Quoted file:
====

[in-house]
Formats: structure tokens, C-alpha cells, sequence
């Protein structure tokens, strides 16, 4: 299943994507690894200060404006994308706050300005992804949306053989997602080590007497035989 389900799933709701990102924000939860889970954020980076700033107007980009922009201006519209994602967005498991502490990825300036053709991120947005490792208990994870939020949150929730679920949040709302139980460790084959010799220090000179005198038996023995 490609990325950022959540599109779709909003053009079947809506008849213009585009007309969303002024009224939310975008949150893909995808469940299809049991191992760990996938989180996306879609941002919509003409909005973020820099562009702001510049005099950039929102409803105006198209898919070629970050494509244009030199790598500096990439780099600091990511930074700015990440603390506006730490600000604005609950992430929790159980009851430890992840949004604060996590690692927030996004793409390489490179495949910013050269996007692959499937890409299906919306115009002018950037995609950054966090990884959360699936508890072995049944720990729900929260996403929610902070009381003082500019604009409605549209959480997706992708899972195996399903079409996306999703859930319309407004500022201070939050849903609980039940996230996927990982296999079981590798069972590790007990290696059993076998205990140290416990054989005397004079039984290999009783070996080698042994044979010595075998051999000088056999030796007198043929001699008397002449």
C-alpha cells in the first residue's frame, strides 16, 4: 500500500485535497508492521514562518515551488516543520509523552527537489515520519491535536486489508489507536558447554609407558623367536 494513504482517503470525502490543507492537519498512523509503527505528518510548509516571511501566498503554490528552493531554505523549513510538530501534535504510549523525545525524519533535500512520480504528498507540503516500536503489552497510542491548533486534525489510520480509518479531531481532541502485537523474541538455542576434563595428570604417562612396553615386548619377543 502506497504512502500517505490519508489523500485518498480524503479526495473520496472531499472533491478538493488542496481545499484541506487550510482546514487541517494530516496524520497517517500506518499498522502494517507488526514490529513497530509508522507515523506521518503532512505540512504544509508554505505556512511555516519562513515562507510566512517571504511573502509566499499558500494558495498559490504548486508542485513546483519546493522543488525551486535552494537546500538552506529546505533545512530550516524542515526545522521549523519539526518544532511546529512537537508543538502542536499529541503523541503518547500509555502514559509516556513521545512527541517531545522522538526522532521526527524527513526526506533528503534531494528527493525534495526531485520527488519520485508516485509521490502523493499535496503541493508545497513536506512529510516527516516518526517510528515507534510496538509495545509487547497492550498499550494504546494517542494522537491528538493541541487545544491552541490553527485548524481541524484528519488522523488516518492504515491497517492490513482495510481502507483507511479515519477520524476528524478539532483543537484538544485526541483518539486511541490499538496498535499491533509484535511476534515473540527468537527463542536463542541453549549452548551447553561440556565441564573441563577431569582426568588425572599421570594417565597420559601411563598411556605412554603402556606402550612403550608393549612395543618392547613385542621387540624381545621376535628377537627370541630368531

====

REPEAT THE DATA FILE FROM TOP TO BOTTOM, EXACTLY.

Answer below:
[in-house]
Formats: structure tokens, C-alpha cells, sequence
């Protein structure tokens, strides 16, 4: 299943994507690894200060404006994308706050300005992804949306053989997602080590007497035989 389900799933709701990102924000939860889970954020980076700033107007980009922009201006519209994602967005498991502490990825300036053709991120947005490792208990994870939020949150929730679920949040709302139980460790084959010799220090000179005198038996023995 490609990325950022959540599109779709909003053009079947809506008849213009585009007309969303002024009224939310975008949150893909995808469940299809049991191992760990996938989180996306879609941002919509003409909005973020820099562009702001510049005099950039929102409803105006198209898919070629970050494509244009030199790598500096990439780099600091990511930074700015990440603390506006730490600000604005609950992430929790159980009851430890992840949004604060996590690692927030996004793409390489490179495949910013050269996007692959499937890409299906919306115009002018950037995609950054966090990884959360699936508890072995049944720990729900929260996403929610902070009381003082500019604009409605549209959480997706992708899972195996399903079409996306999703859930319309407004500022201070939050849903609980039940996230996927990982296999079981590798069972590790007990290696059993076998205990140290416990054989005397004079039984290999009783070996080698042994044979010595075998051999000088056999030796007198043929001699008397002449």
C-alpha cells in the first residue's frame, strides 16, 4: 500500500485535497508492521514562518515551488516543520509523552527537489515520519491535536486489508489507536558447554609407558623367536 494513504482517503470525502490543507492537519498512523509503527505528518510548509516571511501566498503554490528552493531554505523549513510538530501534535504510549523525545525524519533535500512520480504528498507540503516500536503489552497510542491548533486534525489510520480509518479531531481532541502485537523474541538455542576434563595428570604417562612396553615386548619377543 502506497504512502500517505490519508489523500485518498480524503479526495473520496472531499472533491478538493488542496481545499484541506487550510482546514487541517494530516496524520497517517500506518499498522502494517507488526514490529513497530509508522507515523506521518503532512505540512504544509508554505505556512511555516519562513515562507510566512517571504511573502509566499499558500494558495498559490504548486508542485513546483519546493522543488525551486535552494537546500538552506529546505533545512530550516524542515526545522521549523519539526518544532511546529512537537508543538502542536499529541503523541503518547500509555502514559509516556513521545512527541517531545522522538526522532521526527524527513526526506533528503534531494528527493525534495526531485520527488519520485508516485509521490502523493499535496503541493508545497513536506512529510516527516516518526517510528515507534510496538509495545509487547497492550498499550494504546494517542494522537491528538493541541487545544491552541490553527485548524481541524484528519488522523488516518492504515491497517492490513482495510481502507483507511479515519477520524476528524478539532483543537484538544485526541483518539486511541490499538496498535499491533509484535511476534515473540527468537527463542536463542541453549549452548551447553561440556565441564573441563577431569582426568588425572599421570594417565597420559601411563598411556605412554603402556606402550612403550608393549612395543618392547613385542621387540624381545621376535628377537627370541630368531